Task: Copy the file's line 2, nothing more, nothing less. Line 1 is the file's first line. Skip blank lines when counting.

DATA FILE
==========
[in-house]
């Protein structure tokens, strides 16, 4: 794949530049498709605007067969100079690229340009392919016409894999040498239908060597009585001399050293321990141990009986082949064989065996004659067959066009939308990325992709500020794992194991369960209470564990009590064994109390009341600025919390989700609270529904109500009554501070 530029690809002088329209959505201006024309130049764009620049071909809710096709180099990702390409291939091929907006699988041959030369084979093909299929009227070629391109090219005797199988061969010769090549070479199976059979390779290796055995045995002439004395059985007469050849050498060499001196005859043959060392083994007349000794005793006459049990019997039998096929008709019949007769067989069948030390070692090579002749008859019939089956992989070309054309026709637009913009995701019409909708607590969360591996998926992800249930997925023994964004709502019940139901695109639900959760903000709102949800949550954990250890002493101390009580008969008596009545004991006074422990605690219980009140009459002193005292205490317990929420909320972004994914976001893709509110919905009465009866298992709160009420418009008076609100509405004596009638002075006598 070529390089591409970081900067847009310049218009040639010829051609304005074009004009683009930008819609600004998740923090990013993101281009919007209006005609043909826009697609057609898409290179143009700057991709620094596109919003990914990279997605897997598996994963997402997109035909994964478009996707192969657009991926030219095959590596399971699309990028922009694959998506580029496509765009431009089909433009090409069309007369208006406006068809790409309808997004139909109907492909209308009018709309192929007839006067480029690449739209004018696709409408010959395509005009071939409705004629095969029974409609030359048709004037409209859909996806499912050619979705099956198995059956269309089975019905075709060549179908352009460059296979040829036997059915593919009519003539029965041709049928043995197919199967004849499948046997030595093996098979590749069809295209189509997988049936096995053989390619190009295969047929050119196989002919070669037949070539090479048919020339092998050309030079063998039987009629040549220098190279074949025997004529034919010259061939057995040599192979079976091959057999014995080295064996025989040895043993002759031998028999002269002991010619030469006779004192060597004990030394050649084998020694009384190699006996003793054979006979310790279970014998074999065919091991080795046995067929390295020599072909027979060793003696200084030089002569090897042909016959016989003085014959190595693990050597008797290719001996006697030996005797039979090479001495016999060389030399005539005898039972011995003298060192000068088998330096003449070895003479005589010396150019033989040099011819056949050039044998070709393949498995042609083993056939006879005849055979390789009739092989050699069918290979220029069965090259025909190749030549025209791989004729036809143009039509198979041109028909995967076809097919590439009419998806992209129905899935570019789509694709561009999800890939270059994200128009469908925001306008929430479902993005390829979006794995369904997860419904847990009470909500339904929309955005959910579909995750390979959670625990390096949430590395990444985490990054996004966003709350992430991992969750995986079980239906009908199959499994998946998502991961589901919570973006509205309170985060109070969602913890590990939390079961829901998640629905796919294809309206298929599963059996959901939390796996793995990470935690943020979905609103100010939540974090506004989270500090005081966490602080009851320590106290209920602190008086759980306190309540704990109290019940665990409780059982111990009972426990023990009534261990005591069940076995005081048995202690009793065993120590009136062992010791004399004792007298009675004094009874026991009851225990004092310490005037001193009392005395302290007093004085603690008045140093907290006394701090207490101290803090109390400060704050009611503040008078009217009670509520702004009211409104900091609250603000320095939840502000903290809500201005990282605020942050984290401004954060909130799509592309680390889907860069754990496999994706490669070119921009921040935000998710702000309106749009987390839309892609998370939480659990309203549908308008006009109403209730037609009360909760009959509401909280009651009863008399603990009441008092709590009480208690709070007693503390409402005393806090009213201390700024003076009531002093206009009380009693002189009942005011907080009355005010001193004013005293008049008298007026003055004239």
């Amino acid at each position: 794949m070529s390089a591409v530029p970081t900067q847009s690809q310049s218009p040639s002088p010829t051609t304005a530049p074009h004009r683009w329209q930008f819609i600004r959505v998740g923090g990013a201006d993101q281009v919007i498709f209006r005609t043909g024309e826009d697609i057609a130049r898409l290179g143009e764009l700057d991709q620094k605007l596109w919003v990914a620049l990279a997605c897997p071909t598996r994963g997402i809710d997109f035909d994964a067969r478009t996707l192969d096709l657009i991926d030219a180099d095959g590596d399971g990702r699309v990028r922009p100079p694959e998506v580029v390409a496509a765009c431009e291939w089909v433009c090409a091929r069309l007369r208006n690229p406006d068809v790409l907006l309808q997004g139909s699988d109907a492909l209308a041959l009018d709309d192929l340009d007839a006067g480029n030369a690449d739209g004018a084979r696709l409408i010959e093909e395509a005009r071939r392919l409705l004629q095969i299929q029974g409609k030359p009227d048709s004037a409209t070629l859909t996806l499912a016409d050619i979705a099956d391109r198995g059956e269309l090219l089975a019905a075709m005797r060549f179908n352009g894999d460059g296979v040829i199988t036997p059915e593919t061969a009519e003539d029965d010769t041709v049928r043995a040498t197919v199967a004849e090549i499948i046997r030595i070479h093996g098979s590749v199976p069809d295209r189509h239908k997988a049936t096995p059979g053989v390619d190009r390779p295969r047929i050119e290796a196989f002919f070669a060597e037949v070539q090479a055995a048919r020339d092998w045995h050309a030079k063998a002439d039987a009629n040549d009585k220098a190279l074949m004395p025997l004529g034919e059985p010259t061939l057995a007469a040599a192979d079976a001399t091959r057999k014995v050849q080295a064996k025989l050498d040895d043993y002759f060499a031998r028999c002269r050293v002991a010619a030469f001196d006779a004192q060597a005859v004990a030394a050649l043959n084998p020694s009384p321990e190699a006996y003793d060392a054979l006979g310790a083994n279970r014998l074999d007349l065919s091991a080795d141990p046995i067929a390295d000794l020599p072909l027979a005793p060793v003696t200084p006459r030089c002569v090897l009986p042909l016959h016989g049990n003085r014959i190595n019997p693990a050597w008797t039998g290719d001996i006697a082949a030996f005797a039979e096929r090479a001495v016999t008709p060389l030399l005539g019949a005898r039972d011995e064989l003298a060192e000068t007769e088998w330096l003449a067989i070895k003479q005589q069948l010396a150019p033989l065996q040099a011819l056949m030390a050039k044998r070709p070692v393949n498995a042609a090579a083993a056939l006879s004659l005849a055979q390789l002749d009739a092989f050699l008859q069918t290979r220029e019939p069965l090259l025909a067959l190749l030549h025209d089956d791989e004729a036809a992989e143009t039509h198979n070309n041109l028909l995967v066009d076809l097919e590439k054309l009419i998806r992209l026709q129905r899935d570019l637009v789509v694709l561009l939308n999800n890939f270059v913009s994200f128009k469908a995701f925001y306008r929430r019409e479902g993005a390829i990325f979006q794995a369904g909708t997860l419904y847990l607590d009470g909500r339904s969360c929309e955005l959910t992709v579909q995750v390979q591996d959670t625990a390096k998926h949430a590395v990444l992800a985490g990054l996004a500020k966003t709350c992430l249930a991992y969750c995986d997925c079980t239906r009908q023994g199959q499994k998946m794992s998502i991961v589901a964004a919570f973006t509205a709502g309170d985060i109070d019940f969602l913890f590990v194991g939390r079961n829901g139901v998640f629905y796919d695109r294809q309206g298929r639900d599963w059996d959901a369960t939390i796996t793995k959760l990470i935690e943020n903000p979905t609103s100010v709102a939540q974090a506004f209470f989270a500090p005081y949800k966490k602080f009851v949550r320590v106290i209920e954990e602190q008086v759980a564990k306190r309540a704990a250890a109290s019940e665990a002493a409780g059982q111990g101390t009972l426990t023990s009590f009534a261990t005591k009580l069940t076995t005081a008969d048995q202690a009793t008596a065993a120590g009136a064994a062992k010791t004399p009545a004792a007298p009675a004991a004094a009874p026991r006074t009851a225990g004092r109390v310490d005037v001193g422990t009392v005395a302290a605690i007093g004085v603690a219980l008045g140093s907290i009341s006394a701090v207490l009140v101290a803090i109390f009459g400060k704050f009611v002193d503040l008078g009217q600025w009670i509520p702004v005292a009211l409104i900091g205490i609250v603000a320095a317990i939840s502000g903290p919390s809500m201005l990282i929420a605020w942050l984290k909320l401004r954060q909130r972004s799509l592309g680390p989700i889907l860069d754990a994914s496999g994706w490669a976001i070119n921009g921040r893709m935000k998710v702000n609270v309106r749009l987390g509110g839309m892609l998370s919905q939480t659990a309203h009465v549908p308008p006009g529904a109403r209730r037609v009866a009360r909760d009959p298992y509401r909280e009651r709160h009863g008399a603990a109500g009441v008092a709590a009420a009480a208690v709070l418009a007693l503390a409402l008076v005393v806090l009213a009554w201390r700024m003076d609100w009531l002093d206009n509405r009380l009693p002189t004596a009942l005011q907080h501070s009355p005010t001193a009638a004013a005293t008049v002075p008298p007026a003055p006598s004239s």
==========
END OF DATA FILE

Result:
């Protein structure tokens, strides 16, 4: 794949530049498709605007067969100079690229340009392919016409894999040498239908060597009585001399050293321990141990009986082949064989065996004659067959066009939308990325992709500020794992194991369960209470564990009590064994109390009341600025919390989700609270529904109500009554501070 530029690809002088329209959505201006024309130049764009620049071909809710096709180099990702390409291939091929907006699988041959030369084979093909299929009227070629391109090219005797199988061969010769090549070479199976059979390779290796055995045995002439004395059985007469050849050498060499001196005859043959060392083994007349000794005793006459049990019997039998096929008709019949007769067989069948030390070692090579002749008859019939089956992989070309054309026709637009913009995701019409909708607590969360591996998926992800249930997925023994964004709502019940139901695109639900959760903000709102949800949550954990250890002493101390009580008969008596009545004991006074422990605690219980009140009459002193005292205490317990929420909320972004994914976001893709509110919905009465009866298992709160009420418009008076609100509405004596009638002075006598 070529390089591409970081900067847009310049218009040639010829051609304005074009004009683009930008819609600004998740923090990013993101281009919007209006005609043909826009697609057609898409290179143009700057991709620094596109919003990914990279997605897997598996994963997402997109035909994964478009996707192969657009991926030219095959590596399971699309990028922009694959998506580029496509765009431009089909433009090409069309007369208006406006068809790409309808997004139909109907492909209308009018709309192929007839006067480029690449739209004018696709409408010959395509005009071939409705004629095969029974409609030359048709004037409209859909996806499912050619979705099956198995059956269309089975019905075709060549179908352009460059296979040829036997059915593919009519003539029965041709049928043995197919199967004849499948046997030595093996098979590749069809295209189509997988049936096995053989390619190009295969047929050119196989002919070669037949070539090479048919020339092998050309030079063998039987009629040549220098190279074949025997004529034919010259061939057995040599192979079976091959057999014995080295064996025989040895043993002759031998028999002269002991010619030469006779004192060597004990030394050649084998020694009384190699006996003793054979006979310790279970014998074999065919091991080795046995067929390295020599072909027979060793003696200084030089002569090897042909016959016989003085014959190595693990050597008797290719001996006697030996005797039979090479001495016999060389030399005539005898039972011995003298060192000068088998330096003449070895003479005589010396150019033989040099011819056949050039044998070709393949498995042609083993056939006879005849055979390789009739092989050699069918290979220029069965090259025909190749030549025209791989004729036809143009039509198979041109028909995967076809097919590439009419998806992209129905899935570019789509694709561009999800890939270059994200128009469908925001306008929430479902993005390829979006794995369904997860419904847990009470909500339904929309955005959910579909995750390979959670625990390096949430590395990444985490990054996004966003709350992430991992969750995986079980239906009908199959499994998946998502991961589901919570973006509205309170985060109070969602913890590990939390079961829901998640629905796919294809309206298929599963059996959901939390796996793995990470935690943020979905609103100010939540974090506004989270500090005081966490602080009851320590106290209920602190008086759980306190309540704990109290019940665990409780059982111990009972426990023990009534261990005591069940076995005081048995202690009793065993120590009136062992010791004399004792007298009675004094009874026991009851225990004092310490005037001193009392005395302290007093004085603690008045140093907290006394701090207490101290803090109390400060704050009611503040008078009217009670509520702004009211409104900091609250603000320095939840502000903290809500201005990282605020942050984290401004954060909130799509592309680390889907860069754990496999994706490669070119921009921040935000998710702000309106749009987390839309892609998370939480659990309203549908308008006009109403209730037609009360909760009959509401909280009651009863008399603990009441008092709590009480208690709070007693503390409402005393806090009213201390700024003076009531002093206009009380009693002189009942005011907080009355005010001193004013005293008049008298007026003055004239």